العربية

A wind farm the size of India could power the world

Windfarm

Wind power swept into the headlines recently when Germany’s wind turbines created so much electricity that customers were effectively paid to use it.

A stormy weekend resulted in power prices ‘turning negative’ as wind output reached more than 39,000 megawatts, a level that would normally take dozens of power stations to produce.

Although this was a very unusual peak in Germany’s wind power output, it shows that wind has impressive potential. And new research shows that wind power could be the solution to the whole world’s energy problems.

Where the wind blows...

Scientists from the US-based Carnegie Institution for Science say a large-scale wind-turbine plant could produce enough energy for everyone on the planet.

Work by Anna Possner and Ken Caldeira, in Proceedings of the National Academy of Sciences, suggests there is “considerable opportunity for generating wind power in the open ocean, particularly in the North Atlantic”.

They used sophisticated modelling tools to compare the productivity of large Kansas wind farms to massive, theoretical open-ocean wind farms and say that these could generate at least three times more power than land-based ones.

Drop and drag

In 2014 the US Energy Information Administration said that 3% of the world’s energy came from wind power. Although capacity has since increased, there is obviously still a long way to go in terms of making its use universal.

An EIA report in September 2017 predicted coal, oil and natural gas will still account for 77% of energy production in 2040.

Giant wind farms could reduce that figure much sooner. But while building a massive wind farm in the North Atlantic may seem like an easy answer, there would be many obstacles.

First, it is unclear whether the faster mid-ocean winds could actually be converted to increased amounts of electricity.

“Are the winds [over the ocean] so fast just because there is nothing out there to slow them down? Will sticking giant wind farms out there just slow down the winds so much that it is no better than over land?” Caldeira asks.

Other studies, the researchers add, suggest there is a maximum rate of electricity generation for land-based wind farms.

“The real question,” Caldeira said, “is can the atmosphere over the ocean move more energy downward than the atmosphere over land is able to?”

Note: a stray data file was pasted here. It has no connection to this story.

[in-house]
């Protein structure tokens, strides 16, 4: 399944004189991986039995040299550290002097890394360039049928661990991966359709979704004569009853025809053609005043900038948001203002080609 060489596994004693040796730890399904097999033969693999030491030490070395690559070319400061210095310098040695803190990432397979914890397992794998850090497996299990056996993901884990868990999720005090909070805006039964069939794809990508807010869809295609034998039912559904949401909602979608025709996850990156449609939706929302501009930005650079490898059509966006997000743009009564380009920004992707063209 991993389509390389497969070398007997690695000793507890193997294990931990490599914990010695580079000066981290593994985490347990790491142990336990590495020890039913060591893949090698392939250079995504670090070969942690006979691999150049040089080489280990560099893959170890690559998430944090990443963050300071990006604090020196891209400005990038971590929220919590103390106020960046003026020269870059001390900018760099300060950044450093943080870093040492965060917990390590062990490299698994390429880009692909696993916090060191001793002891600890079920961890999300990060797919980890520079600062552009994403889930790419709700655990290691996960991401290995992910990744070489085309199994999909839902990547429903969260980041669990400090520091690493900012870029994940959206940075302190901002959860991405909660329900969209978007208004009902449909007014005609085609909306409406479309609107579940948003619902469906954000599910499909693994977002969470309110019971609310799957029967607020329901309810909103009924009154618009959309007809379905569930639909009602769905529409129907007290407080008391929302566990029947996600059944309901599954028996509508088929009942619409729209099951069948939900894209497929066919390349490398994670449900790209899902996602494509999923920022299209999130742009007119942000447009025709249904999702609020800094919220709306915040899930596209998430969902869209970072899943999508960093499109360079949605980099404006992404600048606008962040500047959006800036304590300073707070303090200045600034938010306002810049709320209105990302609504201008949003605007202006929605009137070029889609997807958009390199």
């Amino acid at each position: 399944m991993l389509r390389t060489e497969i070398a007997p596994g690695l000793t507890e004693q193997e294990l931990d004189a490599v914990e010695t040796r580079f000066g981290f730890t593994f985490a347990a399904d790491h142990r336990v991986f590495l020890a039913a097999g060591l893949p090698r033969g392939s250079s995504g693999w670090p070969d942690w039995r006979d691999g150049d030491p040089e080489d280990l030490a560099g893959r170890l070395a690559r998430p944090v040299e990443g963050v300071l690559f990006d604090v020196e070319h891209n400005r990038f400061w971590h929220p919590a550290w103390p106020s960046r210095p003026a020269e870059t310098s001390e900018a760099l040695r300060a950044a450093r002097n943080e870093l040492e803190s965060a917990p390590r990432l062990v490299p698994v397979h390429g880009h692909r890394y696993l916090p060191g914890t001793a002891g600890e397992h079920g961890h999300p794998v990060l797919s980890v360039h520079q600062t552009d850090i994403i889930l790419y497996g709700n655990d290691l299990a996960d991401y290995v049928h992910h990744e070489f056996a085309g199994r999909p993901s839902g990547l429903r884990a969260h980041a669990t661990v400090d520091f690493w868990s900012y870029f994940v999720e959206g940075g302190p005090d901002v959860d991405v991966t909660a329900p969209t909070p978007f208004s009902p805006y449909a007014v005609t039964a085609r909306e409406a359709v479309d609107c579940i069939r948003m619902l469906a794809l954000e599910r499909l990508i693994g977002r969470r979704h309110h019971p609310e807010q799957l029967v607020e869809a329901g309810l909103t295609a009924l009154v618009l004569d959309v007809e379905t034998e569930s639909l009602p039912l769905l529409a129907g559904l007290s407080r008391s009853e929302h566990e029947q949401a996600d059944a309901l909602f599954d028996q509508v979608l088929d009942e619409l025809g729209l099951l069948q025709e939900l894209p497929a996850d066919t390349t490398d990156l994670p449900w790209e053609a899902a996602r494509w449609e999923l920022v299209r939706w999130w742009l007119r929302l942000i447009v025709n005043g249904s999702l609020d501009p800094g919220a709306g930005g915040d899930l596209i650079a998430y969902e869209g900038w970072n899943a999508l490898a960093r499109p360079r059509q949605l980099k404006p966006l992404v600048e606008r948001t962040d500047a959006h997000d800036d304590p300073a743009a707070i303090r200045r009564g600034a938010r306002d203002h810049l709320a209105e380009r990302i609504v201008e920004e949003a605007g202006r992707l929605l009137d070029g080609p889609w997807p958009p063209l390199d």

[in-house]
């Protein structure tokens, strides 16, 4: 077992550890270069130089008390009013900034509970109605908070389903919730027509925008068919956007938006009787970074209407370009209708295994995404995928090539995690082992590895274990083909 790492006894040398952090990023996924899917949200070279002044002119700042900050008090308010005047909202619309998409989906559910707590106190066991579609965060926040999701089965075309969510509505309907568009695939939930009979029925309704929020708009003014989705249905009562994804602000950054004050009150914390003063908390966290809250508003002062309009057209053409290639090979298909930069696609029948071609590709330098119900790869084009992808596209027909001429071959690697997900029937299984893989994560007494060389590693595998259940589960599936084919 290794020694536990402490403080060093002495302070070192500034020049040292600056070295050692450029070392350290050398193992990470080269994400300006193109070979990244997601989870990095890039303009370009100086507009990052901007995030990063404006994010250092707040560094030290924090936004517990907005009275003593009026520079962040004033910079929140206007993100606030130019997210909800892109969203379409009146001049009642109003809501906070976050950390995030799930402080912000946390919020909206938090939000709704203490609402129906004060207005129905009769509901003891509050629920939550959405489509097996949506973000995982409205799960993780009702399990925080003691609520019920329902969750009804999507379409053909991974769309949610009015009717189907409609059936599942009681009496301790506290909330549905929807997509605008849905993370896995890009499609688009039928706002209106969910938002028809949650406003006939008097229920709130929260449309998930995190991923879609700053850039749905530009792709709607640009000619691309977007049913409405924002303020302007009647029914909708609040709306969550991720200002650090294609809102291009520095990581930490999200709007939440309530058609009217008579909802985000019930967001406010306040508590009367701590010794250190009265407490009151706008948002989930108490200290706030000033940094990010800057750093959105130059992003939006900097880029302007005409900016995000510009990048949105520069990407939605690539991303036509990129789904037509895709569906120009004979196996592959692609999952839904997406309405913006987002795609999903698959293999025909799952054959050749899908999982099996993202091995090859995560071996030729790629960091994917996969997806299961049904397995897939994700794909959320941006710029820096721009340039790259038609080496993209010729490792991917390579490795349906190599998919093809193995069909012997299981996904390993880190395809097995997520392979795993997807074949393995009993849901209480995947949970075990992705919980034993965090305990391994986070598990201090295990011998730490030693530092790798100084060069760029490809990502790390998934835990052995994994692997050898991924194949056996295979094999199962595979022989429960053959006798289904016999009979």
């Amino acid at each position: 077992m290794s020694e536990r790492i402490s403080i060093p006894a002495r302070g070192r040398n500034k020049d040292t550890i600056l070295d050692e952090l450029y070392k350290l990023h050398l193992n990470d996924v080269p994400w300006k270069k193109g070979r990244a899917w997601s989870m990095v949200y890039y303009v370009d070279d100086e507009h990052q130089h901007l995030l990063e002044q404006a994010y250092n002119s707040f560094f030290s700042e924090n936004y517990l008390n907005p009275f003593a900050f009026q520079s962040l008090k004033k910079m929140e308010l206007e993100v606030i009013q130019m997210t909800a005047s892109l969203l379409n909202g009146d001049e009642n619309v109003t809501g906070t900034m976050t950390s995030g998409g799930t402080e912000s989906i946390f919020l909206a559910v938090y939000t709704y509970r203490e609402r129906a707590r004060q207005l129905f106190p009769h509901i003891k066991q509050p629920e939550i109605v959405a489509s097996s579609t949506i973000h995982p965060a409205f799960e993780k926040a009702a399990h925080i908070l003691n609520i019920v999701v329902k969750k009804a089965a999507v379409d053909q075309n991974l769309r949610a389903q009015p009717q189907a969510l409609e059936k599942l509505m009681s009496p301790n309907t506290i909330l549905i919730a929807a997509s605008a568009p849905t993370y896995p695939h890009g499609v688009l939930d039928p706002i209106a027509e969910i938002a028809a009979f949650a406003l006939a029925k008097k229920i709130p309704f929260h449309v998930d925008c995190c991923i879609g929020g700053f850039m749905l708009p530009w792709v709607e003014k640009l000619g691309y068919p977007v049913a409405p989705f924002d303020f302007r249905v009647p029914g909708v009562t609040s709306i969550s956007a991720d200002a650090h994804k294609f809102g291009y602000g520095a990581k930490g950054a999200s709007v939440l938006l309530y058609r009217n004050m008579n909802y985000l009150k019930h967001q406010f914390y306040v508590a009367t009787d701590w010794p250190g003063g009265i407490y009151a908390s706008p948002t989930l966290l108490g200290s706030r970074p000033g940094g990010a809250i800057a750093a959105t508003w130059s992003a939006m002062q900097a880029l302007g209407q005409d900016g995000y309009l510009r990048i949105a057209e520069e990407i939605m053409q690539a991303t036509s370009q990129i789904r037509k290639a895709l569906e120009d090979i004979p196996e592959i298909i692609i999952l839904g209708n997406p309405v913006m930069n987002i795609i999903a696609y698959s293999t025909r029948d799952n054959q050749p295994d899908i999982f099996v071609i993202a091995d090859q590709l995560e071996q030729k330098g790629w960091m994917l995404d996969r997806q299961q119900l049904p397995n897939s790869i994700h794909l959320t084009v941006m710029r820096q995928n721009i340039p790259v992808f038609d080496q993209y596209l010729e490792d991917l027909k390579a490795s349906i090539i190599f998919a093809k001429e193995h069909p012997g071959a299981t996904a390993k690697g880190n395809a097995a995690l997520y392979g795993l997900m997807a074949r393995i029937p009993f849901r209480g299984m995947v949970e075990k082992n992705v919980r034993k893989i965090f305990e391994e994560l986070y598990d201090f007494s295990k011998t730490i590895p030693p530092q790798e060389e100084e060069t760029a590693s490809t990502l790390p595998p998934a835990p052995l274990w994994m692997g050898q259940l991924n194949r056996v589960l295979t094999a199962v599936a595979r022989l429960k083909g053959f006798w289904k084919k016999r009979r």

In the North Atlantic, in particular, the drag introduced by other nearby wind turbines would not slow down winds as much as they would on land, the researchers believe.

“We found that giant ocean-based wind farms are able to tap into the energy of the winds throughout much of the atmosphere, whereas wind farms onshore remain constrained by the near-surface wind resources,” Possner said.

But there’s an important caveat: while in the North Atlantic’s winter season wind farms could provide sufficient energy to meet the world’s current needs, in summer they could only generate enough power to cover the electricity demand of Europe, or possibly the US.

Hazards at sea

There are also important geo-political concerns that would have to be overcome.

For example, the researchers indicate the ocean-based site would need to be about the size of India, or 3 million square kilometres.

Hence the second issue - who would own the project and be responsible for it?

As the European Commission for Maritime Affairs said in 2015: “The Atlantic Ocean does not belong to any one of us. It is a shared asset. It is a single ecological system that links the continent of Europe with the Americas and with Africa.”

The third major challenge would be funding. Would countries contribute a share of the costs based on their gross domestic product per capita, the amount of energy they use or some other measure?

Power to the people?

At the moment many governments are investing in big individual renewables projects.

China, for example, has a wind-power generating capacity of 149 gigawatts that it aims to increase to 495GW by 2030, while in Dubai a solar plant is being built that aims to meet three-quarters of the state’s energy needs by 2050.

However, the argument in favour of the North Atlantic project many environmentalists would make is that humans can only mitigate climate change effectively with concerted international action.

Even though such large-scale projects may have the power to be beneficially transformative, they are likely to be criticised by opposition parties and opposing vested interests as white elephants long before the reality of their success or failure can be effectively judged.

Only with precision planning and by persuading the majority of the people in all countries that such projects will produce better outcomes in terms of lowering bills, reducing climate change emissions and improving their health with cleaner air, are they likely to move from the drawing board to reality.